Presence vs. Planning: What to do when your plans fail and the sh*t hits the fan

by on March 28, 2013

I happen to like planning, organizing, and systemizing things. It’s actually fun for me. So, when I have a project, I take great pride and enjoyment in breaking down and reverse engineering all the sub-projects, tasks, and milestones to complete to make sure the project gets done “on time, in spec, and at or under budget”. “Order” is one of my values, and I like it when things run smoothly. I actually love project management, and that skill was cultivated, developed and rewarded during my time in the military and corporate America.

Some people think that project management is a very “left brain” or analytical and detail oriented activity. I disagree. I content that proper project management is actually a very “whole brained” activity that utilizes both the left and right brain fairly equally. Cultivating this “whole brain” state has been shown in research to be when peak performance can occur – for any activity.

And, I also know that Pareto’s principle has a strong part to play. How the 80-20 rule applies to planning is that we can probably anticipate, plan and manage for about 80% of things, which leaves about 20% unknown. Of course, when you don’t plan – the reverse 80-20 rule applies! You’re “winging it” 80% of the time and only 20% seems under control.

By the way, the opposite of project management is crisis management – when you’re constantly “putting out fires” and reacting vs. responding to things. So if you haven’t cultivated the skill and discipline of project management, you probably find yourself expending a lot of energy “fighting fires” and dealing with urgency a lot more than you might prefer.

But sometimes, despite the best planning and organizing, that 20% unknown can sweep in and practically wipe out your entire 80%. In that sense, it becomes the reverse – 80% chaos and unknown and only 20% under control. In this state, research shows that when emotions are high, intelligence is low. That’s because we’re no longer in a “whole brain” state and our decision making ability is impaired.

So when that happens, what the heck do you do? Because in those moments, you no longer have the benefit of lead time and you need to respond immediately to what’s right in front of you. Effectively, you’re in full crisis management vs. project management.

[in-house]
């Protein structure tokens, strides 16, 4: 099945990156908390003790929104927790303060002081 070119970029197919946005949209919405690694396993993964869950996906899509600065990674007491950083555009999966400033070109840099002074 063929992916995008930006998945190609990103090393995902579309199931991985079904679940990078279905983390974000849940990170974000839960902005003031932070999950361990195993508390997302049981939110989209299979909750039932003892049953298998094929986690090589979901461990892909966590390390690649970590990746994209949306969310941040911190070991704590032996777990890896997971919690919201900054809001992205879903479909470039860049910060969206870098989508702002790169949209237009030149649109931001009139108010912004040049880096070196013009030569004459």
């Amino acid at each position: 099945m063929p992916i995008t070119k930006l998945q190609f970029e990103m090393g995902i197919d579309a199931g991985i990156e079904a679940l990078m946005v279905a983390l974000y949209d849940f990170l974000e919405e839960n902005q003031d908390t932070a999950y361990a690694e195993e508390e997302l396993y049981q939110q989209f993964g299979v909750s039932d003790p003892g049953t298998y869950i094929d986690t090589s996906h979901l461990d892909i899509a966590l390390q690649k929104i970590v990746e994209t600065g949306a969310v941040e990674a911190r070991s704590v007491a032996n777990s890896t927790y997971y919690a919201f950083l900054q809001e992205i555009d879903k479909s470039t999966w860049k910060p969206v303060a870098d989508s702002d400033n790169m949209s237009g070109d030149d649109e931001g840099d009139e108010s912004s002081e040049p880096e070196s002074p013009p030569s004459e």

At those times, what I find is critically important is to “practice presence” in a state of “expanded awareness”. As the name suggests, this is something to practice in non-crisis times so that you can successfully use it during high stress, crisis, in times of overwhelm and/or when the stakes are high to perform at your best.

5 Steps to Practice Presence

1. Breathe – slow down and take deep breathes from the diaphragm. When you’re in stress, your breathing can get shallow.

2. Connect -from your own spiritual tradition or practice, connect with your higher self, Source, God. Ask for guidance, wisdom, clarity, patience, etc. or whatever you need in the moment.

3. Expand -with soft focus of your eyes and breath, expand your awareness of your environment, the situation, the people around you, etc to take in information with all of your senses, beyond what you can see or feel, and to a level of knowing and being.

4. Tune in-be open to receive any messages, guidance, intuition and knowing about what is in the highest and best good for all concerned in response to the immediate situation and beyond. Be receptive and listen to your knowing.

5. Respond-take action (or no action) based on the above. Trust your knowing and respond vs. react in accordance with the guidance you receive.

Practicing presence and cultivating the ability to respond vs. react to situations from a place of centered knowing, expanded awareness, and a “whole brained” state will allow you make better faster, and grounded decisions in all situations, not just challenging ones.

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